So why do I now split Nintendo into two? It’s fairly simple. Nintendo, as of a few years ago generated more than 90% of its revenue from traditional revenue streams which are rooted in the traditional games console market. Now that’s great for Nintendo when they’re doing well in the console market, like they did with Wii and DS, but it’s a huge issue when they’re not doing well in the console market. Nintendo’s total revenue has declined each year for the past 8 years and Operating Income/Profit hasn’t fared well either with three years of losses for the company just recently. The reason is simple, Nintendo are not doing well in the traditional console market with both their home console and handheld device and this means that they have no new revenue stream to fall back on should traditional revenue dry up. Many use the argument that Nintendo have declined down to where they were during the Gamecube days but it’s important to remember that back then the Video Games Market was only worth $20 billion and Consoles were the biggest part. In 2016 the Games market will be worth $100 billion yet Nintendo are now generating lower revenue and income than they were during the Gamecube era. They are also in third place in the console market and nowhere to be seen on the larger than console, PC & Mobile markets.
Now I do want to make it clear that Nintendo aren’t on the verge of bankruptcy or anything, they have plenty of money and assets available and they’ve generated a small profit these last two years. They are now just much smaller than they were during the Wii era and are declining every year. The NX is Nintendo’s next attempt at being successful in the console video games market and it could succeed, but at the same time we’ve seen what has happened with the Wii U and so we have to assume this may happen again. Assuming the NX does fail then this leaves Nintendo with no other revenue streams and ultimately means they won’t be bringing in any money at all and that’s not something that Nintendo want to see happen. This is why Nintendo have recently changed their minds about Mobile, why they’ve introduced amiibo’s, why they are now focusing more on games as a service through download contents and why they are creating licensing deals and opening up theme parks with partners. It’s all about Nintendo being able to use their well known IP to generate revenue outside the traditional console space so that they have something to fall back on should the NX end up being another Wii U.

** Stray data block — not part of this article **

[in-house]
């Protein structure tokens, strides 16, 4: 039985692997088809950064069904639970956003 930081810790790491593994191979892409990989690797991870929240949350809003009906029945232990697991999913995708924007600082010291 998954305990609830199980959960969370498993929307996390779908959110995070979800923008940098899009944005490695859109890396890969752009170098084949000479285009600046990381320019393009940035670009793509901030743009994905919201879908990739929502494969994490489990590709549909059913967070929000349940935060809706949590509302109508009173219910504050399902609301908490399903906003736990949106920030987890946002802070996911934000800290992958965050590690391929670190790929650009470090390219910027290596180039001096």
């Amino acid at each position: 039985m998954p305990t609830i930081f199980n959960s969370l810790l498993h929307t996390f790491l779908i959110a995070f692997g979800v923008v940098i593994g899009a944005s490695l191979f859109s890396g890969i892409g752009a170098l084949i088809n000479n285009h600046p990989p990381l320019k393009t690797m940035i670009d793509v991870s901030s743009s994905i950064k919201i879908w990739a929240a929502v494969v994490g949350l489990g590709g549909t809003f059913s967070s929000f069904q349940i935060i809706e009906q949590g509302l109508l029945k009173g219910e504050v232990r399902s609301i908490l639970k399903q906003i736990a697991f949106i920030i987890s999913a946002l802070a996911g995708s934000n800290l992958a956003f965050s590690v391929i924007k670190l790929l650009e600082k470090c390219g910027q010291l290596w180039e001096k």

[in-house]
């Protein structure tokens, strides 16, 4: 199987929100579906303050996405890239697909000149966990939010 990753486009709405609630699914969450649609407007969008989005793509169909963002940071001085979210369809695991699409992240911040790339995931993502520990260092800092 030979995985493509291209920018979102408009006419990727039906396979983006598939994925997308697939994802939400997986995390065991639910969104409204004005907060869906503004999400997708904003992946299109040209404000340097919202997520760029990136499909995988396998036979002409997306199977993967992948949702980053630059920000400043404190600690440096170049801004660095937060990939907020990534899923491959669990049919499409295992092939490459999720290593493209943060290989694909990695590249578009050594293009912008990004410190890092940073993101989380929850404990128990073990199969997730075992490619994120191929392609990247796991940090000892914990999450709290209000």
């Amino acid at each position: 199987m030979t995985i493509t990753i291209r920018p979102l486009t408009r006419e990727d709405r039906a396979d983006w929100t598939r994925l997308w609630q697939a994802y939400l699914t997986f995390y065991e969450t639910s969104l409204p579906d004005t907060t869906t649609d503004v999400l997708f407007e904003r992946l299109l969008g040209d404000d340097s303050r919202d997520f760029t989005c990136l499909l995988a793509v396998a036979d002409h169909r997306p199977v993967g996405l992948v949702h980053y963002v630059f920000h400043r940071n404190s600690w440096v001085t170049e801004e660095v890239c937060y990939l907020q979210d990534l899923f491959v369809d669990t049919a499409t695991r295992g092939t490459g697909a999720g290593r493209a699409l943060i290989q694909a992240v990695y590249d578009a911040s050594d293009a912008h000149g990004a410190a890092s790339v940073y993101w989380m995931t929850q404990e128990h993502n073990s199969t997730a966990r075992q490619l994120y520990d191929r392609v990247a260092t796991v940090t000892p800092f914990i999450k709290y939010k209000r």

The issue is that they’ve left it a tad too late when it comes to generating revenue from these new revenue streams and right now these are very small, but growing, segments of Nintendo. What that means is that this really is Nintendo’s last chance to pitch a successful console. If the NX fails like the Wii U did then it’s very likely that we may not see anymore Nintendo consoles in the future and I’m hoping that this never happens because we need Nintendo in this industry. So let’s talk about these new revenue streams and what they represent.